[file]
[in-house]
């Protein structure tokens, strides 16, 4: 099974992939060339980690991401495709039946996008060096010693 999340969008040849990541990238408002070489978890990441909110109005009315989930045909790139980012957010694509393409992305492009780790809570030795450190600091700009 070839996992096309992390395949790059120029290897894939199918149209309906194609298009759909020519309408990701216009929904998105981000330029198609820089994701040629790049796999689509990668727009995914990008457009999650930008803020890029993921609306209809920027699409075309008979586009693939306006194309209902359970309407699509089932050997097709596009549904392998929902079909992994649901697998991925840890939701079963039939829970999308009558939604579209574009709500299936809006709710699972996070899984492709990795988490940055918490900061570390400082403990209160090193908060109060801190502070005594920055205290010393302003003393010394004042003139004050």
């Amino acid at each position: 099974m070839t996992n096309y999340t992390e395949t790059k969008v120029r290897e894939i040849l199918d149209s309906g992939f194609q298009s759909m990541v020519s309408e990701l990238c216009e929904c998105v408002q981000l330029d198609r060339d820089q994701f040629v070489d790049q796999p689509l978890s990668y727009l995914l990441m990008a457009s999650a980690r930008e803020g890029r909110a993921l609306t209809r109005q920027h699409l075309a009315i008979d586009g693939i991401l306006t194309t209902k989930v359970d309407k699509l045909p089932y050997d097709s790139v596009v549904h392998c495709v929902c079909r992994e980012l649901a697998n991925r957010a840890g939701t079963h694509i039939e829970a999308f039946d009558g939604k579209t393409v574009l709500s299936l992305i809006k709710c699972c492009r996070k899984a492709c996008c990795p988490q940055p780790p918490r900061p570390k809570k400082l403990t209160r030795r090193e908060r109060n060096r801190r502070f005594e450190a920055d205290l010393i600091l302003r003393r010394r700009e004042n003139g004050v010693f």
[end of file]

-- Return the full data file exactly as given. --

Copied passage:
[in-house]
């Protein structure tokens, strides 16, 4: 099974992939060339980690991401495709039946996008060096010693 999340969008040849990541990238408002070489978890990441909110109005009315989930045909790139980012957010694509393409992305492009780790809570030795450190600091700009 070839996992096309992390395949790059120029290897894939199918149209309906194609298009759909020519309408990701216009929904998105981000330029198609820089994701040629790049796999689509990668727009995914990008457009999650930008803020890029993921609306209809920027699409075309008979586009693939306006194309209902359970309407699509089932050997097709596009549904392998929902079909992994649901697998991925840890939701079963039939829970999308009558939604579209574009709500299936809006709710699972996070899984492709990795988490940055918490900061570390400082403990209160090193908060109060801190502070005594920055205290010393302003003393010394004042003139004050």
């Amino acid at each position: 099974m070839t996992n096309y999340t992390e395949t790059k969008v120029r290897e894939i040849l199918d149209s309906g992939f194609q298009s759909m990541v020519s309408e990701l990238c216009e929904c998105v408002q981000l330029d198609r060339d820089q994701f040629v070489d790049q796999p689509l978890s990668y727009l995914l990441m990008a457009s999650a980690r930008e803020g890029r909110a993921l609306t209809r109005q920027h699409l075309a009315i008979d586009g693939i991401l306006t194309t209902k989930v359970d309407k699509l045909p089932y050997d097709s790139v596009v549904h392998c495709v929902c079909r992994e980012l649901a697998n991925r957010a840890g939701t079963h694509i039939e829970a999308f039946d009558g939604k579209t393409v574009l709500s299936l992305i809006k709710c699972c492009r996070k899984a492709c996008c990795p988490q940055p780790p918490r900061p570390k809570k400082l403990t209160r030795r090193e908060r109060n060096r801190r502070f005594e450190a920055d205290l010393i600091l302003r003393r010394r700009e004042n003139g004050v010693f």